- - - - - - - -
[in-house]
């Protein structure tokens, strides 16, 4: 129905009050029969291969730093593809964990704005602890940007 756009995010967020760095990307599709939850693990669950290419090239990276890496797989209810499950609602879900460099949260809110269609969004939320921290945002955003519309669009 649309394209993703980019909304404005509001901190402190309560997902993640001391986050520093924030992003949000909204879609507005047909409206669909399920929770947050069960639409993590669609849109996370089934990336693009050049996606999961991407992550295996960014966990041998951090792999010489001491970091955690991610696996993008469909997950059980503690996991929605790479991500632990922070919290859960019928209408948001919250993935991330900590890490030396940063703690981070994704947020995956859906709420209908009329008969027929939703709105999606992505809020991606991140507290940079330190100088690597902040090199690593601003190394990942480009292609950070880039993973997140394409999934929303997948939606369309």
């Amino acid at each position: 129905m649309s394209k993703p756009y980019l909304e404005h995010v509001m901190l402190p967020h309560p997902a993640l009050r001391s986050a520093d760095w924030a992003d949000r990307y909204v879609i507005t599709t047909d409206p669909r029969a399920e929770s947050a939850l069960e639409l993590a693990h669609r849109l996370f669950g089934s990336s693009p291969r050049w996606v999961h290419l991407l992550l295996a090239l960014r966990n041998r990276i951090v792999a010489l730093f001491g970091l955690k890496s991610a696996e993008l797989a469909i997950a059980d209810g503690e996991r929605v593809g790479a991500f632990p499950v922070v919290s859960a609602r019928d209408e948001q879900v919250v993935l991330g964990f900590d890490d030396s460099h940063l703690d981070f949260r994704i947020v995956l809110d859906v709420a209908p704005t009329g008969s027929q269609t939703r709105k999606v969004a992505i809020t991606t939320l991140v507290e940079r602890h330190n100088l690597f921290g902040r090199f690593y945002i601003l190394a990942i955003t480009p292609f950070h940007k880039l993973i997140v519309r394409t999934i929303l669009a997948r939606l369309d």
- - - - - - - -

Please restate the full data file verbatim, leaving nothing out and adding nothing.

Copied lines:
[in-house]
């Protein structure tokens, strides 16, 4: 129905009050029969291969730093593809964990704005602890940007 756009995010967020760095990307599709939850693990669950290419090239990276890496797989209810499950609602879900460099949260809110269609969004939320921290945002955003519309669009 649309394209993703980019909304404005509001901190402190309560997902993640001391986050520093924030992003949000909204879609507005047909409206669909399920929770947050069960639409993590669609849109996370089934990336693009050049996606999961991407992550295996960014966990041998951090792999010489001491970091955690991610696996993008469909997950059980503690996991929605790479991500632990922070919290859960019928209408948001919250993935991330900590890490030396940063703690981070994704947020995956859906709420209908009329008969027929939703709105999606992505809020991606991140507290940079330190100088690597902040090199690593601003190394990942480009292609950070880039993973997140394409999934929303997948939606369309």
């Amino acid at each position: 129905m649309s394209k993703p756009y980019l909304e404005h995010v509001m901190l402190p967020h309560p997902a993640l009050r001391s986050a520093d760095w924030a992003d949000r990307y909204v879609i507005t599709t047909d409206p669909r029969a399920e929770s947050a939850l069960e639409l993590a693990h669609r849109l996370f669950g089934s990336s693009p291969r050049w996606v999961h290419l991407l992550l295996a090239l960014r966990n041998r990276i951090v792999a010489l730093f001491g970091l955690k890496s991610a696996e993008l797989a469909i997950a059980d209810g503690e996991r929605v593809g790479a991500f632990p499950v922070v919290s859960a609602r019928d209408e948001q879900v919250v993935l991330g964990f900590d890490d030396s460099h940063l703690d981070f949260r994704i947020v995956l809110d859906v709420a209908p704005t009329g008969s027929q269609t939703r709105k999606v969004a992505i809020t991606t939320l991140v507290e940079r602890h330190n100088l690597f921290g902040r090199f690593y945002i601003l190394a990942i955003t480009p292609f950070h940007k880039l993973i997140v519309r394409t999934i929303l669009a997948r939606l369309d």